Sunday, October 12, 2008

Child conversion urged


Alvin Reid, Professor of Evangelism at Southeastern Theological Seminary and author of Introduction to Evangelism, has a helpful chapter on evangelizing children, “MTV and the Internet, or Jesus Christ and Fishing Nets: Evangelizing the Next Generation”
(pages 243-263).

Being favourable to child evangelism and cautious about how it is done, he concludes:

“Keep in mind that children only need to receive Christ. They don’t have to explain the gospel in detail. Children may not be able to explain why they have this need, but they must sense a need for Jesus. They must understand that God’s provision for meeting the need they feel is Jesus. They don’t have all the theological answer, but they must understand that it is through Jesus that God meets the need they are experiencing. They also must know how to appropriate or to claim God’s provision—through faith by trusting him as they commit their lives to Christ” (Alvin Reid, Introduction to Evangelism, Nashville: Broadman & Holman, 1998, pp. 253-254).

The Metropolitan Tabernacle in London is convinced that God seeks the conversion of children and has structure their Sunday School with an evangelistic focus (see Jill Masters, Building an Outreach Sunday School (London: The Wakeman Trust, 2005) and “Lessons for Life” Curriculum).

In The Necessity of Sunday Schools, Peter Masters, Pastor of the Metropolitan Tabernacle, writes:

“It is a matter of great concern that many Sunday School materials are not particularly evangelistic. In many lesson-aid publications the Gospel comes up only occasionally, and then without any depth of persuasive reasoning. Many such aids do no more than outline Bible ‘stories’ and often in a light and trivial manner.

The children are not taught the nature and consequences of sin, or the sinfulness and hurtfulness of it. There is scant attention to the graciousness of Christ, and the necessity of salvation.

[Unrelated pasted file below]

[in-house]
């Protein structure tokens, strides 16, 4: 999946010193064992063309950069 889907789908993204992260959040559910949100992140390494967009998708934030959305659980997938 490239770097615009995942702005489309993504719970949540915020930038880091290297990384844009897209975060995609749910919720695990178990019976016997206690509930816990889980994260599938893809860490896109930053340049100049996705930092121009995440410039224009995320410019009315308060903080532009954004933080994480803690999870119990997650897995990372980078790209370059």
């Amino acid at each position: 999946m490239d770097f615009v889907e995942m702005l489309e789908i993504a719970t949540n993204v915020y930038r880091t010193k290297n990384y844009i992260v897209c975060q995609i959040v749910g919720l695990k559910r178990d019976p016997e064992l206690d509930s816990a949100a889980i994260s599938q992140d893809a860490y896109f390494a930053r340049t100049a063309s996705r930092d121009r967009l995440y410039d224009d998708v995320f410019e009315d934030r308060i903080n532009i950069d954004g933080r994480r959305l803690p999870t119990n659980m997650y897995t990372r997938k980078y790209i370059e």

We need to teach lessons which reflect thorough preparation by teachers who are deeply concerned for the conversion of their children. Our labours must be undergirded by the conviction that it is God Himself Who calls us to emphasise the Gospel to the young”
(Peter Masters & Malcolm H. Watts, The Necessity of Sunday Schools in this Post-Christian Era (London: The Wakeman Trust, 1992), p. 72).
Chapters 4 (“The Biblical Warrant for the Evangelisation of all Children”) and 6 (“A History of Evangelism of Children”), written by Malcolm H. Watts, stress the importance of intentionally seeking the conversion of children.

This labour to evangelize children is in keeping with the efforts of C. H. Spurgeon when he was pastor of the Metropolitan Tabernacle. Alvin Reid is of this same tradition. But are we?

Do we believe that God calls children to repentance or do we distrust the conversion of children? If the latter then we will only teach them with hopes that one day they will believe in Christ. Rather, with all earnestness and diligent we ought to instruct children to trust in Christ while they are children. Some will come later in life; some will never come to Christ; some will come to Christ as children and should be immersed in the name of the triune God for a life of discipleship. We should instruct children to seek the Lord while they are young. They, just as much as adults, ought to be the focus of our evangelistic efforts.-- Contributed by Ian D. Elsasser


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